Your Mantra on the Move: How to Meditate on the Go

It seems like there’s never enough time in the day to get everything done—including meditation. But with daily stressors being exacerbated by our heightened connectivity and workloads, it’s all the more necessary. An ancient Zen proverb says that if you have twenty minutes a day to meditate, you should do it, and if you don’t have twenty minutes—do an hour. The lesson here is that meditation is an essential ritual for taking care of your self in mind, body, and spirit, so those who neglect it are those who need it most. 

No time? No problem—here are a few practices of meditation that you can do on the go.

Walking Meditation

The repetitive nature of placing one foot in front of the other has a hypnotic effect should you choose to focus your attention there intentionally. Follow the rhythm of your steps and tune into your breath for meditative movement you can do anywhere—on your morning commute, during a break, or as a post-work release. The key is to tune into your steps and tune out the world.

Breathing Meditation

Breath is the lifeforce—it’s the most natural and automatic bodily process, which makes it a powerful tool for meditation. If you need to calm down before a big moment or want to wake up feeling refreshed, tapping into your breath is an effective way to enter a meditative state—whether you have three minutes or thirty. For a basic practice that you can do even at your desk, close your eyes and breathe in for a count of seven. Then hold for seven. Then release for seven. The hold for seven. Continue this for five to ten cycles. This balance in breathing will naturally calm the senses for a relaxed state.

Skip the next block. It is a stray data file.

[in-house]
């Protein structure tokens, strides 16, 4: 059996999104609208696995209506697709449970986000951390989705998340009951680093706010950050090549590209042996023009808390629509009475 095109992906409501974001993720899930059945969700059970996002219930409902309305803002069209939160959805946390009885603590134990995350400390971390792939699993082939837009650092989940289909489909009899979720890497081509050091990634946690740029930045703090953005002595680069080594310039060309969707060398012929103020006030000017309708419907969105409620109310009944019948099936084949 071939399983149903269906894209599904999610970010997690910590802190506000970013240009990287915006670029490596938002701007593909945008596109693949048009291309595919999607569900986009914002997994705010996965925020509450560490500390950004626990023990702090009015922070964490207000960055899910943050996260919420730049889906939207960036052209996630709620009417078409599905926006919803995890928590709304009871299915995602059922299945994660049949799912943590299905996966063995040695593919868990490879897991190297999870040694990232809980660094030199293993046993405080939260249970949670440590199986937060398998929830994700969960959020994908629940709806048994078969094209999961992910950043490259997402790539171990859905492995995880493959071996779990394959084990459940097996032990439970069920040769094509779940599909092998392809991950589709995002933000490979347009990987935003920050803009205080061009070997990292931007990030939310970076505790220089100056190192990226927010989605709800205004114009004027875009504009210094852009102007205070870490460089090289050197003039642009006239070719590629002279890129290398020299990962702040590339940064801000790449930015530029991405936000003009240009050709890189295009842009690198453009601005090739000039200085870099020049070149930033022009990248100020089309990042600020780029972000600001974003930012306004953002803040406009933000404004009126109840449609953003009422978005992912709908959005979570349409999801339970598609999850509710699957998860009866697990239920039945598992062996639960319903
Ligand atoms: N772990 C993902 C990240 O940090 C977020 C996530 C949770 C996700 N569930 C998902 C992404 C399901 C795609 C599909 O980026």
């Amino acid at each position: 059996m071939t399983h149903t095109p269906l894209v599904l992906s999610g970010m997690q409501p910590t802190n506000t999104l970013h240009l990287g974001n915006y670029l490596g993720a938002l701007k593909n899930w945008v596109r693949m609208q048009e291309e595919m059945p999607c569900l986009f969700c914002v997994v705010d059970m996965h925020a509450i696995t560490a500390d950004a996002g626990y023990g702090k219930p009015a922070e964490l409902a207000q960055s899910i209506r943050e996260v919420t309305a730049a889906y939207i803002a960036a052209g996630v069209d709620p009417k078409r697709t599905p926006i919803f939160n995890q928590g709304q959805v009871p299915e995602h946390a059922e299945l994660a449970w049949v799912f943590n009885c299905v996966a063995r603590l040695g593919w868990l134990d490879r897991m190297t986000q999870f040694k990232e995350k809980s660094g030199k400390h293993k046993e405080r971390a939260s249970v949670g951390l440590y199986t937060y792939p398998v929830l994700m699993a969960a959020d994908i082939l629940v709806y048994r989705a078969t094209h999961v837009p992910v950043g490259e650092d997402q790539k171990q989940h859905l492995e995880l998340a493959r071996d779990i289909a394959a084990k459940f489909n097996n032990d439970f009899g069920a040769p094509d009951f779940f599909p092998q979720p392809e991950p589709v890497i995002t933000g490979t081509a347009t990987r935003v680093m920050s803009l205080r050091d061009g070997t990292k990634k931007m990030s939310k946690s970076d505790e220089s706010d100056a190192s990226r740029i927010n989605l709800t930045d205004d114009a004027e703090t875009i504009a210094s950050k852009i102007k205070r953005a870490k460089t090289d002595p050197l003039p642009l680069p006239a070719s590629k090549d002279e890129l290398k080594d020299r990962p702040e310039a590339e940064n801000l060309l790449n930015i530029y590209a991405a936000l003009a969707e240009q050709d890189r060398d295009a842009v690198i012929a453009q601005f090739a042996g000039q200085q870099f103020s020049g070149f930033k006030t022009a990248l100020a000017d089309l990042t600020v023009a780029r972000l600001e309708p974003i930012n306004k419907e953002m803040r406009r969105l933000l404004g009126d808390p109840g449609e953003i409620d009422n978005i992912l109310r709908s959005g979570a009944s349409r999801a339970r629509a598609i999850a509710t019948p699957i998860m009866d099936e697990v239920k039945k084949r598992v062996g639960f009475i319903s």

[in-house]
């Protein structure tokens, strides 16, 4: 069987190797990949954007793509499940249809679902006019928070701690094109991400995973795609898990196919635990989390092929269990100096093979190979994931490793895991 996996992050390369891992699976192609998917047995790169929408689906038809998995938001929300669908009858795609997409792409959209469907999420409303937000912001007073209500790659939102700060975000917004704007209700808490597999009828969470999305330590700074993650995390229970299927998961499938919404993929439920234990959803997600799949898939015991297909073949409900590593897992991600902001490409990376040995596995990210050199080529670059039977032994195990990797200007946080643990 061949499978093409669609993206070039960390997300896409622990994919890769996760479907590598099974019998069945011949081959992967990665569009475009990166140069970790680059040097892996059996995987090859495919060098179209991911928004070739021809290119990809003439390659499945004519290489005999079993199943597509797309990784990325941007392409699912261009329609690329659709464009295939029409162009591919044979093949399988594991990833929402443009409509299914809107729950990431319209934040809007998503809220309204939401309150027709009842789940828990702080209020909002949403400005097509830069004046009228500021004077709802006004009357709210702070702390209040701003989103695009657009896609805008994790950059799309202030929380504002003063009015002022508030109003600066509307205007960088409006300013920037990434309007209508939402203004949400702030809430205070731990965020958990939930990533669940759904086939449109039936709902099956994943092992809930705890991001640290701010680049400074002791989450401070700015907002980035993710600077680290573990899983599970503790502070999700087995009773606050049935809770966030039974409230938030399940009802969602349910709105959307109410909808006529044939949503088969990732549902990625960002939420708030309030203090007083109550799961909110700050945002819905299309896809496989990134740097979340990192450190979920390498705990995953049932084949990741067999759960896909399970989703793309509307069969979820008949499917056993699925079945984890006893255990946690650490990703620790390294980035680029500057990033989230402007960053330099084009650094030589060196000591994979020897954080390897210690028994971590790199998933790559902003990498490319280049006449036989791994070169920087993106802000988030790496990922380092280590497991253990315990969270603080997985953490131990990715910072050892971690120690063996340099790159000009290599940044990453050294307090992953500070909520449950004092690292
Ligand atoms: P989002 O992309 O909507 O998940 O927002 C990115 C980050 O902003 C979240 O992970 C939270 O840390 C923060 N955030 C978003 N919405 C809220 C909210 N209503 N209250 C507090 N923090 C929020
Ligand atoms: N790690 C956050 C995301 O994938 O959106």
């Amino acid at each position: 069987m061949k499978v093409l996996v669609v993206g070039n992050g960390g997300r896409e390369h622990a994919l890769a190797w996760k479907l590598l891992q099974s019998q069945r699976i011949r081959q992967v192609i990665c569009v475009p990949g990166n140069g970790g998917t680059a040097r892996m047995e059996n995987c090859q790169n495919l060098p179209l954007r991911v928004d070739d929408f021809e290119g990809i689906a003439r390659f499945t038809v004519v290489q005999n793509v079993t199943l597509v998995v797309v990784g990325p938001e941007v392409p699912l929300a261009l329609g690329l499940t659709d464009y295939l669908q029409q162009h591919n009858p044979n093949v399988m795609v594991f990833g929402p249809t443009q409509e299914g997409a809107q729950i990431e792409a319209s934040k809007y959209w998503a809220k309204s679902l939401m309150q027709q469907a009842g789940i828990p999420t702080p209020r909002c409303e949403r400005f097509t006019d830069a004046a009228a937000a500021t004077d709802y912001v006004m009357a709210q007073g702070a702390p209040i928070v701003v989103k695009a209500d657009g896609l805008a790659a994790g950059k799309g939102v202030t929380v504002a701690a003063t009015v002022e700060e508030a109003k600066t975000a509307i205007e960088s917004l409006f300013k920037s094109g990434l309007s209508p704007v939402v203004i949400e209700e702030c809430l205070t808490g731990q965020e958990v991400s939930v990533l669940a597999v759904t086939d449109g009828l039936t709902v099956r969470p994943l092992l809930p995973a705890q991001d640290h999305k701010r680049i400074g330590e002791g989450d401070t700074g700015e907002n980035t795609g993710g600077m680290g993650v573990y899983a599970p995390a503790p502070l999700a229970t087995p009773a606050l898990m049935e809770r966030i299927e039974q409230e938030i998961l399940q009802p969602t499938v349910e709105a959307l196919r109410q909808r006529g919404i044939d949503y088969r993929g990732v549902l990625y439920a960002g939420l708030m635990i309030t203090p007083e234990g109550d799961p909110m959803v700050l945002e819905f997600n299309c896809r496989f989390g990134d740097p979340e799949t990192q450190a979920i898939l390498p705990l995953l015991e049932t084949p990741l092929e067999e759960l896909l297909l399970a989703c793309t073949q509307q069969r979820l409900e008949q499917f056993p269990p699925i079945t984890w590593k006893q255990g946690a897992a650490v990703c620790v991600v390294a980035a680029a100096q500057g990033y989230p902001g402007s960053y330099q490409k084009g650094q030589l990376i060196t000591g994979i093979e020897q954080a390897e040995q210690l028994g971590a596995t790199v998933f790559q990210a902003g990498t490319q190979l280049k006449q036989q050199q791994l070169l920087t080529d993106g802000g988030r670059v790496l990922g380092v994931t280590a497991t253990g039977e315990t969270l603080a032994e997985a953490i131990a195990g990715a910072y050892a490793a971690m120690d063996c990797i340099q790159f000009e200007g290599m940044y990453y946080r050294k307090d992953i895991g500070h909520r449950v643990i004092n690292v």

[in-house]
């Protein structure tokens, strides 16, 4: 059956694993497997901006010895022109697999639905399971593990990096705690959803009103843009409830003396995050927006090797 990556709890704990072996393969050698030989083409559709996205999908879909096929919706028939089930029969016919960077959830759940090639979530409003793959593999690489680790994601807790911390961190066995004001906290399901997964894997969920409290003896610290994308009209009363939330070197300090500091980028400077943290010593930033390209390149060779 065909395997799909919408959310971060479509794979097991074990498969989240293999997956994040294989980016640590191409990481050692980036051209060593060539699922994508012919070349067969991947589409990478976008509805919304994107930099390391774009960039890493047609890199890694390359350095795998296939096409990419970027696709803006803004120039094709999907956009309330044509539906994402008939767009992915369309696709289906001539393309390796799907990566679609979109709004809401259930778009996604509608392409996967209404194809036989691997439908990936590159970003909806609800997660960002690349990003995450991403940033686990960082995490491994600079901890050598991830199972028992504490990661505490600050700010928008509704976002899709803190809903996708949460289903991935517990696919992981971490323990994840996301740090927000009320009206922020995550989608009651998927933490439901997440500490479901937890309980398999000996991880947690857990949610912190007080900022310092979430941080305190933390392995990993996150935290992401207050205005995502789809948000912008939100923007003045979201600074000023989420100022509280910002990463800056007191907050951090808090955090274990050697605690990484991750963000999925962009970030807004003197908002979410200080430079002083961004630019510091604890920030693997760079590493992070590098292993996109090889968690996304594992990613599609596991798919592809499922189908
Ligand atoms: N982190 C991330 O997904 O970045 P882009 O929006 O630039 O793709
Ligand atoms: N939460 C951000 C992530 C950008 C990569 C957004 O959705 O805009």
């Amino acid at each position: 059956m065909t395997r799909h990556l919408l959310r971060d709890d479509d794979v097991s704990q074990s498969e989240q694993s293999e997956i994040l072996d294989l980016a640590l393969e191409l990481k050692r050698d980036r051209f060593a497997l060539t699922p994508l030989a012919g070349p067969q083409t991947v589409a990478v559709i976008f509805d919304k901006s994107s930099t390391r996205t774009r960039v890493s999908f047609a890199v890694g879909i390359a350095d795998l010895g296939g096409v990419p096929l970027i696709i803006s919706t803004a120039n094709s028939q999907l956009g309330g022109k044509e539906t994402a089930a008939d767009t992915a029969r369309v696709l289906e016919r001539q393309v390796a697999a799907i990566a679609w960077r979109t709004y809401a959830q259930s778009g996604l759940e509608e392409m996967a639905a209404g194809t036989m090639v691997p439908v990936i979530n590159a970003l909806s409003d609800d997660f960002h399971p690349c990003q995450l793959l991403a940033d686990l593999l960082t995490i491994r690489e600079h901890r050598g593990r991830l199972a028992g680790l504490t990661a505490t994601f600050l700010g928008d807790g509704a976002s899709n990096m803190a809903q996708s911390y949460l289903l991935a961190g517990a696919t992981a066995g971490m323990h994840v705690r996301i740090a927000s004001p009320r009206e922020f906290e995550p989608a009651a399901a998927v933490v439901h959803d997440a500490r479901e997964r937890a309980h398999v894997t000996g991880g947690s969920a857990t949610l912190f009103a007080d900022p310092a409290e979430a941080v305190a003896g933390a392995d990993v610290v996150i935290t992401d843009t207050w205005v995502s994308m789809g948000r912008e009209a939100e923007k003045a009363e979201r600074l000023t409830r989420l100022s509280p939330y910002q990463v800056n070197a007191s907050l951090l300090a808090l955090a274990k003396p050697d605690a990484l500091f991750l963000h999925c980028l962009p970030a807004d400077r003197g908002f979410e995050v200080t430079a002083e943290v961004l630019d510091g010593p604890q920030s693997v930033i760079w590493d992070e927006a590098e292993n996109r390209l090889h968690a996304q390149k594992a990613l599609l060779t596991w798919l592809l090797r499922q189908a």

Activity-Tied Meditation

You may not be the most routine-oriented person, but we can bet that there are activities you do every. Single. Day. Can’t think of one? How about brushing your teeth? Or your morning shower? Using these activities as a trigger to remind you to meditate is an effective way to get your mind in the mood. Try using the repetitive strokes of your toothbrush as a rhythmic tool for relaxation, or focus on the sounds of the water gently falling from the showerhead in the morning, eyes closed and with deep breaths. You don’t have to sacrifice your efficiency to meditate—if anything, by blending mindfulness with daily activity, you’re maximizing your time and setting yourself up for a successful, healthful day.